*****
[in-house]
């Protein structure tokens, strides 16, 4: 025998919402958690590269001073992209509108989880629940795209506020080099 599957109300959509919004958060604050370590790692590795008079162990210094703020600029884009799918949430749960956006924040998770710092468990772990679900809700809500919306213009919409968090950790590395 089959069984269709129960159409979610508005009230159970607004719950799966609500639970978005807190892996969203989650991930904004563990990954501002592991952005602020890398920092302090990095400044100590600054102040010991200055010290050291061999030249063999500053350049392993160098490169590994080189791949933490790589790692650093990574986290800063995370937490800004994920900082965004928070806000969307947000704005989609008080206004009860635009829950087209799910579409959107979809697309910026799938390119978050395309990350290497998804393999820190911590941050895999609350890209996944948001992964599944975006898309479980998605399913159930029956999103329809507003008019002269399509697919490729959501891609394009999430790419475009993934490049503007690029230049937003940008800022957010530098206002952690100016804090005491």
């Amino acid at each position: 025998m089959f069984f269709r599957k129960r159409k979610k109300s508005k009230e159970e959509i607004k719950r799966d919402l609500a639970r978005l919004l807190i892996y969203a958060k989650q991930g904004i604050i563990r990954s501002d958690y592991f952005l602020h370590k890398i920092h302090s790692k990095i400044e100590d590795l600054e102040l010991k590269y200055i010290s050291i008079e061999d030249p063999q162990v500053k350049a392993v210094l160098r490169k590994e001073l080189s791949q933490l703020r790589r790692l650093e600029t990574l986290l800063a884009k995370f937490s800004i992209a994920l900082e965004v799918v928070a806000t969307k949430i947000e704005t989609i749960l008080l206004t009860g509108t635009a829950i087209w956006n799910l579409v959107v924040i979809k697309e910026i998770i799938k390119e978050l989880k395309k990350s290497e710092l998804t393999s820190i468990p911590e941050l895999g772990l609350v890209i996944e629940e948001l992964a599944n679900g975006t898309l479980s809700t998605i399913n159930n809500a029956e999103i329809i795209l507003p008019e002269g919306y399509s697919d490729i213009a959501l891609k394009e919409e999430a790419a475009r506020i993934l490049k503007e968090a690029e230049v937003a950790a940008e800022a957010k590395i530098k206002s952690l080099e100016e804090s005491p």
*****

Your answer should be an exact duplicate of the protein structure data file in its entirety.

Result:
[in-house]
């Protein structure tokens, strides 16, 4: 025998919402958690590269001073992209509108989880629940795209506020080099 599957109300959509919004958060604050370590790692590795008079162990210094703020600029884009799918949430749960956006924040998770710092468990772990679900809700809500919306213009919409968090950790590395 089959069984269709129960159409979610508005009230159970607004719950799966609500639970978005807190892996969203989650991930904004563990990954501002592991952005602020890398920092302090990095400044100590600054102040010991200055010290050291061999030249063999500053350049392993160098490169590994080189791949933490790589790692650093990574986290800063995370937490800004994920900082965004928070806000969307947000704005989609008080206004009860635009829950087209799910579409959107979809697309910026799938390119978050395309990350290497998804393999820190911590941050895999609350890209996944948001992964599944975006898309479980998605399913159930029956999103329809507003008019002269399509697919490729959501891609394009999430790419475009993934490049503007690029230049937003940008800022957010530098206002952690100016804090005491």
């Amino acid at each position: 025998m089959f069984f269709r599957k129960r159409k979610k109300s508005k009230e159970e959509i607004k719950r799966d919402l609500a639970r978005l919004l807190i892996y969203a958060k989650q991930g904004i604050i563990r990954s501002d958690y592991f952005l602020h370590k890398i920092h302090s790692k990095i400044e100590d590795l600054e102040l010991k590269y200055i010290s050291i008079e061999d030249p063999q162990v500053k350049a392993v210094l160098r490169k590994e001073l080189s791949q933490l703020r790589r790692l650093e600029t990574l986290l800063a884009k995370f937490s800004i992209a994920l900082e965004v799918v928070a806000t969307k949430i947000e704005t989609i749960l008080l206004t009860g509108t635009a829950i087209w956006n799910l579409v959107v924040i979809k697309e910026i998770i799938k390119e978050l989880k395309k990350s290497e710092l998804t393999s820190i468990p911590e941050l895999g772990l609350v890209i996944e629940e948001l992964a599944n679900g975006t898309l479980s809700t998605i399913n159930n809500a029956e999103i329809i795209l507003p008019e002269g919306y399509s697919d490729i213009a959501l891609k394009e919409e999430a790419a475009r506020i993934l490049k503007e968090a690029e230049v937003a950790a940008e800022a957010k590395i530098k206002s952690l080099e100016e804090s005491p």